The flu still hangs around in some regions, warns CDC
The United States Centers for Disease Control and Prevention confirmed four more flu-associated pediatric deaths in the 12th week of the season, with a total of 137 deaths since October. Puerto Rico and 16 states continued to suffer from flu during the week ending March 24, the CDC said in their weekly surveillance report on Friday.
The flu is a virus-induced infection that makes your nose runny and makes breathing difficult, can cause pain and fever, and can lessen your strength. Often it can self-clarify, but it can be hard and even deadly.
The CDC says 27,438 people were hospitalized between October 1 and March 24 with the flu. The most vulnerable are over 65 years old followed by adults between 50 and 64 years old. Young children and people with underlying diseases such as asthma or obesity are also prone to intense flu.
There were 3,943 new confirmed infections for the week ending March 24, bringing the total to 254,280 this season. 1
9659006] The states in which the doctors' waiting rooms are still dealing with flu cases include Alaska, California, Connecticut, Delaware, Indiana, Maine, Maryland, Massachusetts, Nebraska, New Hampshire, New York, Ohio, Oklahoma, Rhode Island, Virginia and Wisconsin. Regional activity was reported in 22 states. Four states had high levels of outpatient activity, and eight had moderate rates.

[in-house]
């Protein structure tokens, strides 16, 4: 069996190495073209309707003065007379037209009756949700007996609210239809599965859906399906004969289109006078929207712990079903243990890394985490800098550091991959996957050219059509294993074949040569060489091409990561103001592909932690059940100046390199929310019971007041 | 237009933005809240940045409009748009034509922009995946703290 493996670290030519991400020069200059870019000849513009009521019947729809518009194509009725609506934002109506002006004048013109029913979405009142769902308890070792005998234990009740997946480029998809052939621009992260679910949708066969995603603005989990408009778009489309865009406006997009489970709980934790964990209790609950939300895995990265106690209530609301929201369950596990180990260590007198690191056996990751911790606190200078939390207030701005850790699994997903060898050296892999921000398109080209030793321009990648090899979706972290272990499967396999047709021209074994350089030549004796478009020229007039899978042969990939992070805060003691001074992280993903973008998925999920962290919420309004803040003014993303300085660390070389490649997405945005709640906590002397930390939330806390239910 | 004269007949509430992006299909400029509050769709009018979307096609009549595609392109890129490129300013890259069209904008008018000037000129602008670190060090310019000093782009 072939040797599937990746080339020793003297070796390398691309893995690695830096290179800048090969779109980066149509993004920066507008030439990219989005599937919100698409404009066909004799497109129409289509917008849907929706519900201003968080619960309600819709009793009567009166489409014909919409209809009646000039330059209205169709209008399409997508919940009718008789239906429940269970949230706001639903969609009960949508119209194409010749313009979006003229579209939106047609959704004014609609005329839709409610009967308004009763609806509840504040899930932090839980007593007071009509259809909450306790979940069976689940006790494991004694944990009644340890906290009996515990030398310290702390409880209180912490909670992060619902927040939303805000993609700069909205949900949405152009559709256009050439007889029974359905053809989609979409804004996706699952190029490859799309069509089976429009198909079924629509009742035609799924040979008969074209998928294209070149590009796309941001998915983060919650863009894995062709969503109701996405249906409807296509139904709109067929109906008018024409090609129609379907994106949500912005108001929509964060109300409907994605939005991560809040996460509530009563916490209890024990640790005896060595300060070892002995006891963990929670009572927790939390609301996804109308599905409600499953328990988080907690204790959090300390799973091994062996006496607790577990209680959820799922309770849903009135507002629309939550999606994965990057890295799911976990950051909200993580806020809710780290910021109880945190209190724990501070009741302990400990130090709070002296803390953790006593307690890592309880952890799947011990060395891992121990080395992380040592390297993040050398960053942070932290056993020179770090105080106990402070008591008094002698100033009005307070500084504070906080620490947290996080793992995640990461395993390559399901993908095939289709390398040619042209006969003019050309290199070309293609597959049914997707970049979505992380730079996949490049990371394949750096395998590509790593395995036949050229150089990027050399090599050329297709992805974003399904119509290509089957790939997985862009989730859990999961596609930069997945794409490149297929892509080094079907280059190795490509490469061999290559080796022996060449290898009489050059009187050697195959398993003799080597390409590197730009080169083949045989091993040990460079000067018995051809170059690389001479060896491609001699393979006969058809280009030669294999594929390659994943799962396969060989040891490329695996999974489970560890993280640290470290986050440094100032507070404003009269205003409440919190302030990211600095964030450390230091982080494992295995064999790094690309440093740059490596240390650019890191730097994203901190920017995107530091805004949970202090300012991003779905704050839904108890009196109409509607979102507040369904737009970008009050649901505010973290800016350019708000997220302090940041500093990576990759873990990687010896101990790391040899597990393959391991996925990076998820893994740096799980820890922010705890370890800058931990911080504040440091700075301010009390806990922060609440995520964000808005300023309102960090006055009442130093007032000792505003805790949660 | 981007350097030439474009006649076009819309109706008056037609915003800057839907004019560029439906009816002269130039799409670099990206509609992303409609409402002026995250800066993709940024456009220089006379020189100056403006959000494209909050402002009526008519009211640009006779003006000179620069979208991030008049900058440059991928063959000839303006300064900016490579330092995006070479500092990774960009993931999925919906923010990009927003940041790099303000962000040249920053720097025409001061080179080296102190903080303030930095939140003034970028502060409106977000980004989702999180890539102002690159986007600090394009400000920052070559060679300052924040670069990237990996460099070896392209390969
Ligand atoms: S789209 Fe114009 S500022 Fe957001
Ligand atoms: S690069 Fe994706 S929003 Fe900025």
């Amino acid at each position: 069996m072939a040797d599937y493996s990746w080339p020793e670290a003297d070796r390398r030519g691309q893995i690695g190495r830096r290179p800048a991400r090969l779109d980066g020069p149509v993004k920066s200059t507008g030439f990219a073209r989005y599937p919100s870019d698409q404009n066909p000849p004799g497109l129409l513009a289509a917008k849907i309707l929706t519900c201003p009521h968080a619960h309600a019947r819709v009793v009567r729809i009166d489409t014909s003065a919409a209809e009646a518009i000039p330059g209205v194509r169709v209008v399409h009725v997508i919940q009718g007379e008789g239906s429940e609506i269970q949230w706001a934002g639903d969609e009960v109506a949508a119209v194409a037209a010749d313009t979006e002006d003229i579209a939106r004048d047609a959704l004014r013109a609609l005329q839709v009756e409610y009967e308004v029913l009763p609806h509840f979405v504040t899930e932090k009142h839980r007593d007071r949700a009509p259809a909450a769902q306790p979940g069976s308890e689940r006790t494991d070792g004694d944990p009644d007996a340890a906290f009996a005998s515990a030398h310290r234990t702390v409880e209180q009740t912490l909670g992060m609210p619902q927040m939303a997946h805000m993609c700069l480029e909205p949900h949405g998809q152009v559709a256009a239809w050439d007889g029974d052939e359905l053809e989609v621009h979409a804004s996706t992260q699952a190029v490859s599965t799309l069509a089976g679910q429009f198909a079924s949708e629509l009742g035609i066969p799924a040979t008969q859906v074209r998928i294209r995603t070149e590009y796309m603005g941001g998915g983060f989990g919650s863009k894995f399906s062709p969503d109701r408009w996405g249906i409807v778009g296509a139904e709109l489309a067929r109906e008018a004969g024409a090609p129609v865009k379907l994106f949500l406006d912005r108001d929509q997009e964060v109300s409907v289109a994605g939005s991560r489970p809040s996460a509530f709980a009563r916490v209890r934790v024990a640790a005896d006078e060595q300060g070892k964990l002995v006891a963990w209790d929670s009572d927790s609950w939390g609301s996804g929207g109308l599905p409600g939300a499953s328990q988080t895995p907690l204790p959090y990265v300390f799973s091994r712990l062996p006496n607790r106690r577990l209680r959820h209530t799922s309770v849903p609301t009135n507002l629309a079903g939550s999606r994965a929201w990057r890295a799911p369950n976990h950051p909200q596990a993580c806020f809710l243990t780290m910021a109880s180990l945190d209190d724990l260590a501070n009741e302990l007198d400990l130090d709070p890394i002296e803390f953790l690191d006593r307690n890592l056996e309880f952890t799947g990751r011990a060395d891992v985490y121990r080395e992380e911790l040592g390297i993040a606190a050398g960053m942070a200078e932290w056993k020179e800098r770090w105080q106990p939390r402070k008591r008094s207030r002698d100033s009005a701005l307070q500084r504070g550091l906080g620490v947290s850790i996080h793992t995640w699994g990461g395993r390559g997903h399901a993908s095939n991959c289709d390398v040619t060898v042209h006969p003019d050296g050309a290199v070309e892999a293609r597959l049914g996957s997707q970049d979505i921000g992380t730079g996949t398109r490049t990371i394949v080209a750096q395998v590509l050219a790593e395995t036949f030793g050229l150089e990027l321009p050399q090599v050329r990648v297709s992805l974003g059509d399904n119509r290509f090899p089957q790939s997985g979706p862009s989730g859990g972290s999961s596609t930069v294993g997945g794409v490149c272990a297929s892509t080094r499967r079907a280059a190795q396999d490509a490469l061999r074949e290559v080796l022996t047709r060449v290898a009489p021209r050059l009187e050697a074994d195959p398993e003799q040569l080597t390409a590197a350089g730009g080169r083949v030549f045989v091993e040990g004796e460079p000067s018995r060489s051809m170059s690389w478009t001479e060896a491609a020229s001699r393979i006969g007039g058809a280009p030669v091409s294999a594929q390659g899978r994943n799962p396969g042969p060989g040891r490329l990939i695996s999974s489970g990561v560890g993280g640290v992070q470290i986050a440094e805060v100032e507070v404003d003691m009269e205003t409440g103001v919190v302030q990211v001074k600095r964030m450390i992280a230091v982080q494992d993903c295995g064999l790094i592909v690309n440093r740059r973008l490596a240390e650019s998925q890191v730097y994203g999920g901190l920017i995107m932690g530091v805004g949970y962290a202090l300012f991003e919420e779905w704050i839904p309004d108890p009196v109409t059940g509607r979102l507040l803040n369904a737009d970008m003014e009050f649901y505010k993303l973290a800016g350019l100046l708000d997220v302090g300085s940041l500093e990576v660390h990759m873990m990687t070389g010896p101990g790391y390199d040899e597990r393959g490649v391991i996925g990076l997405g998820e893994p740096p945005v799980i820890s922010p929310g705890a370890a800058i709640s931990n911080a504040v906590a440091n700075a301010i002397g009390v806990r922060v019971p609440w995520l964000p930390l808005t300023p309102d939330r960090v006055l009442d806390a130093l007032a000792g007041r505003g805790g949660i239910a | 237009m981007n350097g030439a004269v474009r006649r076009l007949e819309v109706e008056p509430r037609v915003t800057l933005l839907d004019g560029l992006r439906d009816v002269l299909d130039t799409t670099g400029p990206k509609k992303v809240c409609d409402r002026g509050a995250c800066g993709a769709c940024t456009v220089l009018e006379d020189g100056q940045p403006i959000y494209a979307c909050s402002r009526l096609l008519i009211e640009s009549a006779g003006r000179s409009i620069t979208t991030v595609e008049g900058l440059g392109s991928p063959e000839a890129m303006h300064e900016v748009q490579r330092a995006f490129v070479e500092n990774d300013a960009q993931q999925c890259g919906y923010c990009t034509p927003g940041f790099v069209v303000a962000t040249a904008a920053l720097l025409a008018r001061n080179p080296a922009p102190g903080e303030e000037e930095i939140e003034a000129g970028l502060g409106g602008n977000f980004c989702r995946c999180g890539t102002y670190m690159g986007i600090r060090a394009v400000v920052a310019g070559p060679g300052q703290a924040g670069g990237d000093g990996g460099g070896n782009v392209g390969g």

Sporadic influenza has been reported by four states: Alabama, Hawaii, Mississippi and Vermont.
If you want to escape the flu completely, go to the American Virgin Islands, which did not report any flu activity at all.
During the week of March 24, approximately 2.5% of people who went to the doctor had flu-like symptoms. That's above expected levels – just 0.03% 
Regarding laboratory findings, the CDC found a mix of flu strains that made the rounds this season, including A strains like H3N2 and H1N1. The B strains of the virus appear to be emerging lately, but these too are slowing down.
It's not too late to get a flu shot if you do not have it. Even if you've been sick this season, you can still get a different strain because of the multitude of viruses.
"The flu continues to recede," said CDC spokeswoman Kristen Nordlund. "And it will probably go below baseline in the next few weeks."